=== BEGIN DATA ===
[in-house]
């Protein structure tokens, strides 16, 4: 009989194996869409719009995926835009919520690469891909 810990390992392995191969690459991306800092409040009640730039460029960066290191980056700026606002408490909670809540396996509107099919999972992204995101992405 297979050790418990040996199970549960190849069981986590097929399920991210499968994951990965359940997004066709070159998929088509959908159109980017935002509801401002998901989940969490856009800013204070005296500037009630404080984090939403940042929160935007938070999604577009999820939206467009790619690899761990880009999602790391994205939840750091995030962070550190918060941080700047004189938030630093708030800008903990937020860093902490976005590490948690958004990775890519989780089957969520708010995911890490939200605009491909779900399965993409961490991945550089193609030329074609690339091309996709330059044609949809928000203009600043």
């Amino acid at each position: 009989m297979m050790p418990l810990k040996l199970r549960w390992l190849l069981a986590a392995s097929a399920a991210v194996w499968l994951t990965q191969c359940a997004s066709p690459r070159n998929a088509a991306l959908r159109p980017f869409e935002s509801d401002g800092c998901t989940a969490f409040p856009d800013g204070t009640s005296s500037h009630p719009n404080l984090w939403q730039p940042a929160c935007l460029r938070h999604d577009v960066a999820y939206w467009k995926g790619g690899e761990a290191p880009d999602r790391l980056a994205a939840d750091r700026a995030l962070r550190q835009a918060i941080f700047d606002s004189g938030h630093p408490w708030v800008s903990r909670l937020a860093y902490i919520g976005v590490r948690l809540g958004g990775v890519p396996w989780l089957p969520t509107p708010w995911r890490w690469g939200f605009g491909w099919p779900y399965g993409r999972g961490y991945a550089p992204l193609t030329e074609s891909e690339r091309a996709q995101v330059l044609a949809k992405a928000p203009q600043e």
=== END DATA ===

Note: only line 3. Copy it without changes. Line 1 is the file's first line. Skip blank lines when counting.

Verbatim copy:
């Amino acid at each position: 009989m297979m050790p418990l810990k040996l199970r549960w390992l190849l069981a986590a392995s097929a399920a991210v194996w499968l994951t990965q191969c359940a997004s066709p690459r070159n998929a088509a991306l959908r159109p980017f869409e935002s509801d401002g800092c998901t989940a969490f409040p856009d800013g204070t009640s005296s500037h009630p719009n404080l984090w939403q730039p940042a929160c935007l460029r938070h999604d577009v960066a999820y939206w467009k995926g790619g690899e761990a290191p880009d999602r790391l980056a994205a939840d750091r700026a995030l962070r550190q835009a918060i941080f700047d606002s004189g938030h630093p408490w708030v800008s903990r909670l937020a860093y902490i919520g976005v590490r948690l809540g958004g990775v890519p396996w989780l089957p969520t509107p708010w995911r890490w690469g939200f605009g491909w099919p779900y399965g993409r999972g961490y991945a550089p992204l193609t030329e074609s891909e690339r091309a996709q995101v330059l044609a949809k992405a928000p203009q600043e």